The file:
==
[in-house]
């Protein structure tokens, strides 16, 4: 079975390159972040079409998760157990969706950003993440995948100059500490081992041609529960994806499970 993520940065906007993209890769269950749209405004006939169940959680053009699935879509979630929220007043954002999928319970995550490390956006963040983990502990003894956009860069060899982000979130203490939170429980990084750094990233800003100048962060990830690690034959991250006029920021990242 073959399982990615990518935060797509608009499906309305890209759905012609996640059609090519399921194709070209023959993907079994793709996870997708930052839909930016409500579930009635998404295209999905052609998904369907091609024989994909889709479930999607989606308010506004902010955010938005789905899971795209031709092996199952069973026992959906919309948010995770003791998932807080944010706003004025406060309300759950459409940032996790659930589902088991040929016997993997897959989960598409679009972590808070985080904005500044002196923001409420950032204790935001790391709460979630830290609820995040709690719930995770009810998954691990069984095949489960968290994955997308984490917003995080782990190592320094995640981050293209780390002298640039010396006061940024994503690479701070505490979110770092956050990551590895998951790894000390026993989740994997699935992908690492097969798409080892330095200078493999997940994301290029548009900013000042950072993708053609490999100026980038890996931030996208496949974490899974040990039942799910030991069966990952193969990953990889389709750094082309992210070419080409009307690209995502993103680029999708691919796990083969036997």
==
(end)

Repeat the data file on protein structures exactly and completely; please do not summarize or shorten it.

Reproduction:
[in-house]
């Protein structure tokens, strides 16, 4: 079975390159972040079409998760157990969706950003993440995948100059500490081992041609529960994806499970 993520940065906007993209890769269950749209405004006939169940959680053009699935879509979630929220007043954002999928319970995550490390956006963040983990502990003894956009860069060899982000979130203490939170429980990084750094990233800003100048962060990830690690034959991250006029920021990242 073959399982990615990518935060797509608009499906309305890209759905012609996640059609090519399921194709070209023959993907079994793709996870997708930052839909930016409500579930009635998404295209999905052609998904369907091609024989994909889709479930999607989606308010506004902010955010938005789905899971795209031709092996199952069973026992959906919309948010995770003791998932807080944010706003004025406060309300759950459409940032996790659930589902088991040929016997993997897959989960598409679009972590808070985080904005500044002196923001409420950032204790935001790391709460979630830290609820995040709690719930995770009810998954691990069984095949489960968290994955997308984490917003995080782990190592320094995640981050293209780390002298640039010396006061940024994503690479701070505490979110770092956050990551590895998951790894000390026993989740994997699935992908690492097969798409080892330095200078493999997940994301290029548009900013000042950072993708053609490999100026980038890996931030996208496949974490899974040990039942799910030991069966990952193969990953990889389709750094082309992210070419080409009307690209995502993103680029999708691919796990083969036997």